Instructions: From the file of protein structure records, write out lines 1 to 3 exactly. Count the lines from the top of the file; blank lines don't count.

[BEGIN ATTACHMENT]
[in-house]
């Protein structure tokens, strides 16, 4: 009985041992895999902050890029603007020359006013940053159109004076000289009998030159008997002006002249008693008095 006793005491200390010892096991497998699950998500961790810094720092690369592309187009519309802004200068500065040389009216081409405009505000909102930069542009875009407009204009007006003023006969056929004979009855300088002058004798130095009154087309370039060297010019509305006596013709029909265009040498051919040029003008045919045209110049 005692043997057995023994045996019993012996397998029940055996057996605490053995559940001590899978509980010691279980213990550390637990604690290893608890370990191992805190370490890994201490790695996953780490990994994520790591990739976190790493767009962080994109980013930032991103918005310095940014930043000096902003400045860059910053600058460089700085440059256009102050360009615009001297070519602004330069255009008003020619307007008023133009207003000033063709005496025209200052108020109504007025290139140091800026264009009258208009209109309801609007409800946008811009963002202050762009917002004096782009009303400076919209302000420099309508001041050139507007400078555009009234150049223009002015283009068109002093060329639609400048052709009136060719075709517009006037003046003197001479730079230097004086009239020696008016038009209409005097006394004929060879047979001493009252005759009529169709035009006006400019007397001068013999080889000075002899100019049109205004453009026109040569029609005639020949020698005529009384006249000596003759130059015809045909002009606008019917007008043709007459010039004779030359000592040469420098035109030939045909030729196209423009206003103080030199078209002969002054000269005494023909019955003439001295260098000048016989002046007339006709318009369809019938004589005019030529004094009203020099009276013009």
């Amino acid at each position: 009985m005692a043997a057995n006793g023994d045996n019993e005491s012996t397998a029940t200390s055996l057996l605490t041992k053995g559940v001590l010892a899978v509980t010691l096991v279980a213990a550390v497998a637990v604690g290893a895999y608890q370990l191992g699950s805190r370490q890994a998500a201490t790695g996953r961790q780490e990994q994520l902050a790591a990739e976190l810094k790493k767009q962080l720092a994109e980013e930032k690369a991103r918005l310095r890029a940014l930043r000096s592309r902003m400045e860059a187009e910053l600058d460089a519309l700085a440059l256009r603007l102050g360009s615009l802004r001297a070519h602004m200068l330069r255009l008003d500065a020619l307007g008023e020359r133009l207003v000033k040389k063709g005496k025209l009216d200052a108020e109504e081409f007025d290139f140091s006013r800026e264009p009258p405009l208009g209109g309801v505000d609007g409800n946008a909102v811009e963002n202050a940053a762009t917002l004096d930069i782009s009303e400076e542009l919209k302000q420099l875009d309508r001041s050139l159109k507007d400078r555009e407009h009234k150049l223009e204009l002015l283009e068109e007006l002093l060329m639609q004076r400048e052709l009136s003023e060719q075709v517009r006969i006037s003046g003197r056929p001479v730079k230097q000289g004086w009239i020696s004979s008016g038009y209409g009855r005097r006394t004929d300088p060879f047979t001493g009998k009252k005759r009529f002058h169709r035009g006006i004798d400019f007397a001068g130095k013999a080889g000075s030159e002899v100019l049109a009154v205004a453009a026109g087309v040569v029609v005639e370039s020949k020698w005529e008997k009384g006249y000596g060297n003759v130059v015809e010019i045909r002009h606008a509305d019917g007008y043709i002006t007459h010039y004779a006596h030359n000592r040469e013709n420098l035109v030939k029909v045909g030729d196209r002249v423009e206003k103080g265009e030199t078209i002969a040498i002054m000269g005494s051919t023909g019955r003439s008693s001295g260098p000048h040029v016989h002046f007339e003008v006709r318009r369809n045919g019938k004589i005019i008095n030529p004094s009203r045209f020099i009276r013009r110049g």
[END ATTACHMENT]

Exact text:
[in-house]
């Protein structure tokens, strides 16, 4: 009985041992895999902050890029603007020359006013940053159109004076000289009998030159008997002006002249008693008095 006793005491200390010892096991497998699950998500961790810094720092690369592309187009519309802004200068500065040389009216081409405009505000909102930069542009875009407009204009007006003023006969056929004979009855300088002058004798130095009154087309370039060297010019509305006596013709029909265009040498051919040029003008045919045209110049 005692043997057995023994045996019993012996397998029940055996057996605490053995559940001590899978509980010691279980213990550390637990604690290893608890370990191992805190370490890994201490790695996953780490990994994520790591990739976190790493767009962080994109980013930032991103918005310095940014930043000096902003400045860059910053600058460089700085440059256009102050360009615009001297070519602004330069255009008003020619307007008023133009207003000033063709005496025209200052108020109504007025290139140091800026264009009258208009209109309801609007409800946008811009963002202050762009917002004096782009009303400076919209302000420099309508001041050139507007400078555009009234150049223009002015283009068109002093060329639609400048052709009136060719075709517009006037003046003197001479730079230097004086009239020696008016038009209409005097006394004929060879047979001493009252005759009529169709035009006006400019007397001068013999080889000075002899100019049109205004453009026109040569029609005639020949020698005529009384006249000596003759130059015809045909002009606008019917007008043709007459010039004779030359000592040469420098035109030939045909030729196209423009206003103080030199078209002969002054000269005494023909019955003439001295260098000048016989002046007339006709318009369809019938004589005019030529004094009203020099009276013009």
């Amino acid at each position: 009985m005692a043997a057995n006793g023994d045996n019993e005491s012996t397998a029940t200390s055996l057996l605490t041992k053995g559940v001590l010892a899978v509980t010691l096991v279980a213990a550390v497998a637990v604690g290893a895999y608890q370990l191992g699950s805190r370490q890994a998500a201490t790695g996953r961790q780490e990994q994520l902050a790591a990739e976190l810094k790493k767009q962080l720092a994109e980013e930032k690369a991103r918005l310095r890029a940014l930043r000096s592309r902003m400045e860059a187009e910053l600058d460089a519309l700085a440059l256009r603007l102050g360009s615009l802004r001297a070519h602004m200068l330069r255009l008003d500065a020619l307007g008023e020359r133009l207003v000033k040389k063709g005496k025209l009216d200052a108020e109504e081409f007025d290139f140091s006013r800026e264009p009258p405009l208009g209109g309801v505000d609007g409800n946008a909102v811009e963002n202050a940053a762009t917002l004096d930069i782009s009303e400076e542009l919209k302000q420099l875009d309508r001041s050139l159109k507007d400078r555009e407009h009234k150049l223009e204009l002015l283009e068109e007006l002093l060329m639609q004076r400048e052709l009136s003023e060719q075709v517009r006969i006037s003046g003197r056929p001479v730079k230097q000289g004086w009239i020696s004979s008016g038009y209409g009855r005097r006394t004929d300088p060879f047979t001493g009998k009252k005759r009529f002058h169709r035009g006006i004798d400019f007397a001068g130095k013999a080889g000075s030159e002899v100019l049109a009154v205004a453009a026109g087309v040569v029609v005639e370039s020949k020698w005529e008997k009384g006249y000596g060297n003759v130059v015809e010019i045909r002009h606008a509305d019917g007008y043709i002006t007459h010039y004779a006596h030359n000592r040469e013709n420098l035109v030939k029909v045909g030729d196209r002249v423009e206003k103080g265009e030199t078209i002969a040498i002054m000269g005494s051919t023909g019955r003439s008693s001295g260098p000048h040029v016989h002046f007339e003008v006709r318009r369809n045919g019938k004589i005019i008095n030529p004094s009203r045209f020099i009276r013009r110049g």